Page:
The invention by design can serve as a peripheral to a host computer system 30. The outputs 9 of the digital computer 8 are updates on the eye gaze status, fixation location (in the workspace), and dwell time. The output 9 can be inputted to a computer driving a display 31 for operator control of a machine process 32. The operator using the invention, interacts with the display by ocular functions in real time. The gaze fixation point of regard indicates a point of visual attention on the display. The subject will look over the display to acquire information as well as to initiate changes to the process and therefore the display. The interest component of the continuation flag, set for a long fixation dwell time, may be used to indicate selection of a display icon. A comparison of the fixation location with the positions of the display icons 31a will determine which icon is of interest. The corresponding icon may be highlighted by the computer for feedback to the operator. A motor action 33 by the operator, such as a button push or voice command to an automatic speech recognizer, may be used to confirm a selection. Of course, the process change with the accompanying display update is determined by the display driver program and the icon selected.
The accuracy of an oculometer may be limited by the angular size of the human foveal vision (+/-0.5 degrees); the visual scene is integrated in the visual cortex as ocular fixations occur about the scene. However, the operator of a computer driven tactical display may wish to select between icons that are closer than this size and perhaps even overlap. For this reason, a companion display to the tactical display may be shown by toggle switch action, either adjacent or as overlap showing the icons by order of designation separated at 0.5 degree increments. The operator then looks at the companion display to make the selection.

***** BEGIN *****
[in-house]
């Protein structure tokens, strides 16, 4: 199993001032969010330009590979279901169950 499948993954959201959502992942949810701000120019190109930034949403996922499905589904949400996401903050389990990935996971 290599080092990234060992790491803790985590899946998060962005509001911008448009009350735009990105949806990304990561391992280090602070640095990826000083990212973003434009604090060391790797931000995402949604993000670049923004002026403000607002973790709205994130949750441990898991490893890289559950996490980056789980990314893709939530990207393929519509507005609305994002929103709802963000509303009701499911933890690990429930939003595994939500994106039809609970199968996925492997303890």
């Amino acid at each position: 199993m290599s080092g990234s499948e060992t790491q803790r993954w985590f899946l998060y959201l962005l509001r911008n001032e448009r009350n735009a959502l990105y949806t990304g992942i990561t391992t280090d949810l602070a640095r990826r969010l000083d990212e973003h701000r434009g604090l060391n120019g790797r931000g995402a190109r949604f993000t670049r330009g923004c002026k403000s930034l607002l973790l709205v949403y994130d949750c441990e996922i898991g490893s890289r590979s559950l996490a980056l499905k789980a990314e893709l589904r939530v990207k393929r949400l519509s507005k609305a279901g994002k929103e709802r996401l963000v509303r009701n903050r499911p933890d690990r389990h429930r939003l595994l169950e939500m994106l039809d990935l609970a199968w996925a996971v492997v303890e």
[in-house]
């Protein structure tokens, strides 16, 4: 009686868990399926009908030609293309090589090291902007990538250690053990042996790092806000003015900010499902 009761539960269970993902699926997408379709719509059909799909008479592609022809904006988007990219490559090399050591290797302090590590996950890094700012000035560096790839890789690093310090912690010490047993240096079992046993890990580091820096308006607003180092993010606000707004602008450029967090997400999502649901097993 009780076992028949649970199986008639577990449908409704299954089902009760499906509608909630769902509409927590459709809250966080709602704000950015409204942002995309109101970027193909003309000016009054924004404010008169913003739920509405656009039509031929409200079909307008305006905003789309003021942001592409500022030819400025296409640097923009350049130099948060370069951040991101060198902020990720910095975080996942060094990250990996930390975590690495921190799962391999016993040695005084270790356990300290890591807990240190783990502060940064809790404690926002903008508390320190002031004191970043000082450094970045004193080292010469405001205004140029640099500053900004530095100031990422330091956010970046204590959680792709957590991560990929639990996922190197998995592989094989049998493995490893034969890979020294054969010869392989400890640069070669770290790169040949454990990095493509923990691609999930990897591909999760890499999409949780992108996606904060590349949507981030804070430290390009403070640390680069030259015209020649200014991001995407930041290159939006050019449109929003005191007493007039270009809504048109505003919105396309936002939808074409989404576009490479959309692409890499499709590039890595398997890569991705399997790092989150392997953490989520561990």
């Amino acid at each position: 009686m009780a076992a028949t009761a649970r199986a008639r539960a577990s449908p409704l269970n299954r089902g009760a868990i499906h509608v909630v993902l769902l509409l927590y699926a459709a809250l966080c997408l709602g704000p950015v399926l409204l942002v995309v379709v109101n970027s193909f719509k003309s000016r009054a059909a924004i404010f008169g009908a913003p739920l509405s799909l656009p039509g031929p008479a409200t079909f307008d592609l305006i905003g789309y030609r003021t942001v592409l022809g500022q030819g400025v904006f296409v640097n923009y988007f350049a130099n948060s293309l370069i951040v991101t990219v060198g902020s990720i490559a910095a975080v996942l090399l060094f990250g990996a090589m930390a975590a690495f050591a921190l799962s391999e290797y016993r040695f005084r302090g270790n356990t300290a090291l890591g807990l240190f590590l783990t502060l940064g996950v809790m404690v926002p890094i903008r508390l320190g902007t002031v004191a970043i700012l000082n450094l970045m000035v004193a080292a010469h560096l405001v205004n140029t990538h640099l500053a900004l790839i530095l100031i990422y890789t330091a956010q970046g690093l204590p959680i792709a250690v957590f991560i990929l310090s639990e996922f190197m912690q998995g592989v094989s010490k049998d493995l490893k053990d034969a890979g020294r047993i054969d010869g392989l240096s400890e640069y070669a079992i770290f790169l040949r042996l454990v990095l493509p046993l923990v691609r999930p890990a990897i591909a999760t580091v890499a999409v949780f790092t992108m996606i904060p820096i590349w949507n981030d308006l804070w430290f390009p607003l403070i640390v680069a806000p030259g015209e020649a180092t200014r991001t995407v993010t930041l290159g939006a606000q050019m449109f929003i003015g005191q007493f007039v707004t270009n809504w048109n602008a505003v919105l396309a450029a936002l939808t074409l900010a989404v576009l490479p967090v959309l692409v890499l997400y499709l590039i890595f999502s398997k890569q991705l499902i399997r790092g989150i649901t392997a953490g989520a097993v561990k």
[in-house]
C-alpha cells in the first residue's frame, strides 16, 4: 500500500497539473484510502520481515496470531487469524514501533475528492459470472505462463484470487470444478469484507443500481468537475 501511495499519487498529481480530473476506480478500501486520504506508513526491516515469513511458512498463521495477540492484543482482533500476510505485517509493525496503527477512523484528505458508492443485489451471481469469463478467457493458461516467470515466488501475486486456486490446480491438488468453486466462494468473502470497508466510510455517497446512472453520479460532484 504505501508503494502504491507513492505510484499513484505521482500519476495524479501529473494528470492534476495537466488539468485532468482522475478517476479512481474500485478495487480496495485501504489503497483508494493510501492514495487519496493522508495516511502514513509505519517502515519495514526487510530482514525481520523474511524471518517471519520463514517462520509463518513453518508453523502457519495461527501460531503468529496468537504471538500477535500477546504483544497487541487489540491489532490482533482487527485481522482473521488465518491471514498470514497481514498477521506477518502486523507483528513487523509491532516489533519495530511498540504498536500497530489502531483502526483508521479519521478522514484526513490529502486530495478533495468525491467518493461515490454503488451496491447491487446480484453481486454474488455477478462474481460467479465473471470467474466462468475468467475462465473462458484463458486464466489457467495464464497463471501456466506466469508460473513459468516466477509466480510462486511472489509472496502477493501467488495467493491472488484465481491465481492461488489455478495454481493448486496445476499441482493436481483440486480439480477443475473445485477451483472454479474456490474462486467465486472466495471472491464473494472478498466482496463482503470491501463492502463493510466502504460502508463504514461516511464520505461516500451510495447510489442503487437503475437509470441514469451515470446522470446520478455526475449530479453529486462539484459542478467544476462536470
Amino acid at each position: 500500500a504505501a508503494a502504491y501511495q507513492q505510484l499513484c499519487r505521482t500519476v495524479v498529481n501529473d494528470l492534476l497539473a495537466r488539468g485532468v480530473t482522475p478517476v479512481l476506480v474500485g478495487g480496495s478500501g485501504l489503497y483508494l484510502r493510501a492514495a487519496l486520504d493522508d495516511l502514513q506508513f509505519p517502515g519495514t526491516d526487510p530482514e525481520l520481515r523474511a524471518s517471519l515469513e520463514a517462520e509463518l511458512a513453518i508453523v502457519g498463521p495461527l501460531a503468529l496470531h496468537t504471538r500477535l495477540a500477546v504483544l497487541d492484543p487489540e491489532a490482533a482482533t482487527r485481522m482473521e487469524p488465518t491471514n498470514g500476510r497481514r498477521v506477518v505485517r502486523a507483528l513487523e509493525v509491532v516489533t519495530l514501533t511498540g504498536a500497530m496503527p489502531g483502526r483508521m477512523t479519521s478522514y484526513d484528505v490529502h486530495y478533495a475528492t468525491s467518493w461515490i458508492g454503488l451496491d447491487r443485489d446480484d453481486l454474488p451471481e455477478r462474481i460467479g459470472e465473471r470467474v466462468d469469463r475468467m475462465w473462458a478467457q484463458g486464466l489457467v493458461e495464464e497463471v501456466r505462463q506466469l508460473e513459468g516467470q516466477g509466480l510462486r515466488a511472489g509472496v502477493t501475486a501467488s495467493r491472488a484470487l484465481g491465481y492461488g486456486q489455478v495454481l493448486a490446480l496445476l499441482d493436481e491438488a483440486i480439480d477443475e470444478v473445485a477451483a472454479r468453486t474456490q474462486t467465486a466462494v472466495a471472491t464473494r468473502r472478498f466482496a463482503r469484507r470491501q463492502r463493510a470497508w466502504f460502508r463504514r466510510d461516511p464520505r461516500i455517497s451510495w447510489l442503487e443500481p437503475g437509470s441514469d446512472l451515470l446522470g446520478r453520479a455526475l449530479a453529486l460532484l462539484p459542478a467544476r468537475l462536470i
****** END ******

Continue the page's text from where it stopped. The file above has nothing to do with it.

The invention has applications to the real-time determination of visual workload. The EOG is a continuous analog signal and it can be sampled at a rate high enough for the accurate determination of the duration of the eye blink and the onset of a visual fixation. The duration of the endogenous eye blink is a measure of the visual attention that is being dedicated to a task by the human viewer. While short closure durations and low blink rates are associated with visual attention, increased blink rates and longer blink durations occur with the buildup of operator fatigue. The differences in the blink durations for these conditions are commonly on the order of milliseconds. Similarly, because of the high sampling rate, the invention measures the start of visual fixation with sufficient accuracy to align the event with the measurements of the cerebral potential. This feature is of interest for applications that utilize the relations between brain waves and eye movements.
Obviously, many modifications and variations of the present invention are possible in light of the above teachings. It is therefore to be understood that, within the scope of the appended claims, the invention may be practiced otherwise than as specifically described.
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|U.S. Classification||702/151, 351/210|
|Cooperative Classification||A61B5/0496, A61B5/6814|
|European Classification||A61B5/68B2B, A61B5/0496|
|Sep 29, 1997||AS||Assignment|
Owner name: ARMY, UNITED STATES OF AMERICA AS REPRESENTED BY T
Free format text: ASSIGNMENT OF ASSIGNORS INTEREST;ASSIGNOR:SMYTH, CHRISTOPHER C.;REEL/FRAME:008721/0779
Effective date: 19960617
|Mar 14, 2001||FPAY||Fee payment|
Year of fee payment: 4
|Sep 28, 2005||REMI||Maintenance fee reminder mailed|
|Mar 10, 2006||LAPS||Lapse for failure to pay maintenance fees|
|May 9, 2006||FP||Expired due to failure to pay maintenance fee|
Effective date: 20060310